The rising prices of prescription drugs continue to be a significant issue for patients. According to the American College of Physicians, seven out of every ten Americans are on at least one prescription drug and 18% of retail prescriptions in 2012 were paid by the patient, rather than by insurance. The United States is one of the few developed countries that does not regulate drug pricing.
Medical insurance is paying less and less, requiring higher patient copays and sometimes excluding from coverage medications that patients have been treated with for decades. Even the cost of generic drugs has increased, and some generics also are not being covered by insurance. Unfortunately, physicians have no control over what insurance will allow and cover, and attempts to obtain overrides for patient prescriptions are often denied. The pharmaceutical industry negotiates with the insurance companies directly to get on the lists of preferred drugs that insurers will cover. To add to the confusion, at times it is less costly to obtain medications without using insurance.
What can you do? First of all, if you have a choice of insurance companies, check the preferred medications list before you sign up. Make sure each of your medications is covered and what your copay will be for that medication. Most companies have levels of coverage, with higher copays for branded medications. If you take three medications, for example, the difference between a $10 and $80 payment per month can add up quickly.
Even if you do not have a choice of coverage, you still have options. First, you can determine what your medication would cost without insurance. Sites like goodrx.com, lowestmed.com, rxpricequotes.com and others can list local pharmacies and what the medication will cost. A newer site, blinkhealth.com, negotiates with pharmaceutical companies directly to get their discounts. With Blink Health, you pay for your prescriptions online and pick them up at a local pharmacy.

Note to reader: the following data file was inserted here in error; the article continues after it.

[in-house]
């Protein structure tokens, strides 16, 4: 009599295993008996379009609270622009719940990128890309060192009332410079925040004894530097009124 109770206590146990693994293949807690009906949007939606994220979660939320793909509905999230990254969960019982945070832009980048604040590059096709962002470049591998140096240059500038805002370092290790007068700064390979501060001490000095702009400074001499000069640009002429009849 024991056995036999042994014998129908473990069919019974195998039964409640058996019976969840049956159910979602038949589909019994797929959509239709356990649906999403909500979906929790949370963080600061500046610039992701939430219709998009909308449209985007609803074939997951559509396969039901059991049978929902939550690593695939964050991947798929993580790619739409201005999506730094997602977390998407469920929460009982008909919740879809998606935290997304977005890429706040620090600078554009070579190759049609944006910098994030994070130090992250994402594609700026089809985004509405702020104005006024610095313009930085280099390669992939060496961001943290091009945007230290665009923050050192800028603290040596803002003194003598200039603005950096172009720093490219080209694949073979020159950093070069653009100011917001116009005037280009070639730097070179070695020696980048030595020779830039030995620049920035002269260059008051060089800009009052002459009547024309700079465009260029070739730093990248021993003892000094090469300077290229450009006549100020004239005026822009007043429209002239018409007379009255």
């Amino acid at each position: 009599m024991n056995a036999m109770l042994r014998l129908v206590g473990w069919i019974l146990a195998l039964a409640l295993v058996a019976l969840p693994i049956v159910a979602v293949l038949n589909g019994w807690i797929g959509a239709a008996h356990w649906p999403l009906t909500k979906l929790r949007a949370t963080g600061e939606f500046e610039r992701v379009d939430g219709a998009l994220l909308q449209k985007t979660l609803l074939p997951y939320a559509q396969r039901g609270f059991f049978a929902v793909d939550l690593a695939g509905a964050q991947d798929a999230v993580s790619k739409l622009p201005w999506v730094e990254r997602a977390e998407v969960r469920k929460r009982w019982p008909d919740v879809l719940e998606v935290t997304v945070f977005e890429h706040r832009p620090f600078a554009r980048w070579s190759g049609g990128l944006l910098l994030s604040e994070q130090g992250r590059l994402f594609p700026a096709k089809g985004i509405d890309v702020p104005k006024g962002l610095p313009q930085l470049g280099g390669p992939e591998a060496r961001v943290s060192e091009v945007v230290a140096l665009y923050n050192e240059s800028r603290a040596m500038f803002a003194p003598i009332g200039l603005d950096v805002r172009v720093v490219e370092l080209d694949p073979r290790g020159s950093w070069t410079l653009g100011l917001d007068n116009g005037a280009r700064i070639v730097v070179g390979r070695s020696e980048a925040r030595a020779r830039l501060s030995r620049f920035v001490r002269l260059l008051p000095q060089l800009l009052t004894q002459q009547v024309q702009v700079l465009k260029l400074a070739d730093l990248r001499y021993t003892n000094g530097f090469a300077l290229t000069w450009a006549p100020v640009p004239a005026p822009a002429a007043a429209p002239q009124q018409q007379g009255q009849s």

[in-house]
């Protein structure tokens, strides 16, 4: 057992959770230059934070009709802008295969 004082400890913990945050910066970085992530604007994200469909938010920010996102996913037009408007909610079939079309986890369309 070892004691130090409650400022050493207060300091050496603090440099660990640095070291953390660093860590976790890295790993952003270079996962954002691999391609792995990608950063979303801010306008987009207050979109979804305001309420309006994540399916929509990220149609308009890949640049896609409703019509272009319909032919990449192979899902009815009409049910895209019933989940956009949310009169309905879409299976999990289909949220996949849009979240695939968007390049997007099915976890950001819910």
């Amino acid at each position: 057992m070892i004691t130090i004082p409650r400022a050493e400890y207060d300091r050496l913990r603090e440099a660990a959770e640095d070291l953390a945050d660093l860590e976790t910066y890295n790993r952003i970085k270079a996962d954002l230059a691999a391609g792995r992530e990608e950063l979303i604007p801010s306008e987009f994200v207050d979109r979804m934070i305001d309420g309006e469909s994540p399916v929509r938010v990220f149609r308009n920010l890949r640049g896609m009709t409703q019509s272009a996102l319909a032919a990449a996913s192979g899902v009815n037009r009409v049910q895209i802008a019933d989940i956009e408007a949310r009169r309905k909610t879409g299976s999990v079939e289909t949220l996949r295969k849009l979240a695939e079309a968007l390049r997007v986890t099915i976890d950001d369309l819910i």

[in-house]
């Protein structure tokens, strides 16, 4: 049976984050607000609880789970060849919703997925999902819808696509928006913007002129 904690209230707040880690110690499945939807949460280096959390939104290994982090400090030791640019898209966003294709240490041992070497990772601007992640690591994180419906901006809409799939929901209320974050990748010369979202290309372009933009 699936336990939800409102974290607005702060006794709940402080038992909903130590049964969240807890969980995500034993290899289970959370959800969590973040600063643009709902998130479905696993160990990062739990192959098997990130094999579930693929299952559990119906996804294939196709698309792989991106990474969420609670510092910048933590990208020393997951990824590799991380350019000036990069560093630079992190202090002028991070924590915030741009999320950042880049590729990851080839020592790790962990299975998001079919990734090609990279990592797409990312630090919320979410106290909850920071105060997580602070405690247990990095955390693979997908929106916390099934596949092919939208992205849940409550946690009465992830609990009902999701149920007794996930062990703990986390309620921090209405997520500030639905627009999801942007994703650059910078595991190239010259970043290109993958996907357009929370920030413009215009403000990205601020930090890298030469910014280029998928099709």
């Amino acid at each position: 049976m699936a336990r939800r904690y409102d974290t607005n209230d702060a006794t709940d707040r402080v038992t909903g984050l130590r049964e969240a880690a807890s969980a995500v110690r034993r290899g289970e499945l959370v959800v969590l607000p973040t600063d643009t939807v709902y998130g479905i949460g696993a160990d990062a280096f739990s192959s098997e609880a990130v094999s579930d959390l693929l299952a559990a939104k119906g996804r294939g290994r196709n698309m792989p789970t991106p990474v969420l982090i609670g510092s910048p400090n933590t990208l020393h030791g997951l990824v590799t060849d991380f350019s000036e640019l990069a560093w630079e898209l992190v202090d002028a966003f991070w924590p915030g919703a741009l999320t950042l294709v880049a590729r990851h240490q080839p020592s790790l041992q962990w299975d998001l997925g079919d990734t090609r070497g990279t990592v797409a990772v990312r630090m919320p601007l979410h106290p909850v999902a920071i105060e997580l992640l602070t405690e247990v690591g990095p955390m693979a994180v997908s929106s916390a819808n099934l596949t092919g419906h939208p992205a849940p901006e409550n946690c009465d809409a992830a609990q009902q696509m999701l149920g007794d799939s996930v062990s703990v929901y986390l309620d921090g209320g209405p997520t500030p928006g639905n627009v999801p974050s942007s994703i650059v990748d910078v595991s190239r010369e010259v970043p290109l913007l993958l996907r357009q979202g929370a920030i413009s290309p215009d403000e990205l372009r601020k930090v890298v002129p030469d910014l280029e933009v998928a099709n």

Visit our office armed with information about your preferred drug list. Engage your local pharmacist to help you find the lowest priced alternatives to your highest priced medications. For some prescription drugs, there may not be an available generic alternative, but there may be a similar medication that is covered by your insurance (or is more reasonably priced without insurance). Only your doctor can decide whether another medicine can substitute for the one originally prescribed.
Some medicines can be purchased at a higher strength and cut with a pill splitter to get the dose you have been prescribed. Unfortunately, this won’t work with time-released drugs, so you must check with us or pharmacist to see which medications can be safely altered in this way.
Finally, if these strategies don’t help you find your medicine at a price you can afford, help may be available through the drug companies themselves. With proof of low income, many medications can be obtained directly from their manufacturers, often at no cost. The Partnership for Prescription Assistance (pparx.org) provides a central site to access these different programs.
Medications are a necessary, and sometimes life-saving, part of staying healthy for many Americans. Finding the right medication at a reasonable price may take some work, but affordable solutions are often available.
Cynthia Weinstein MD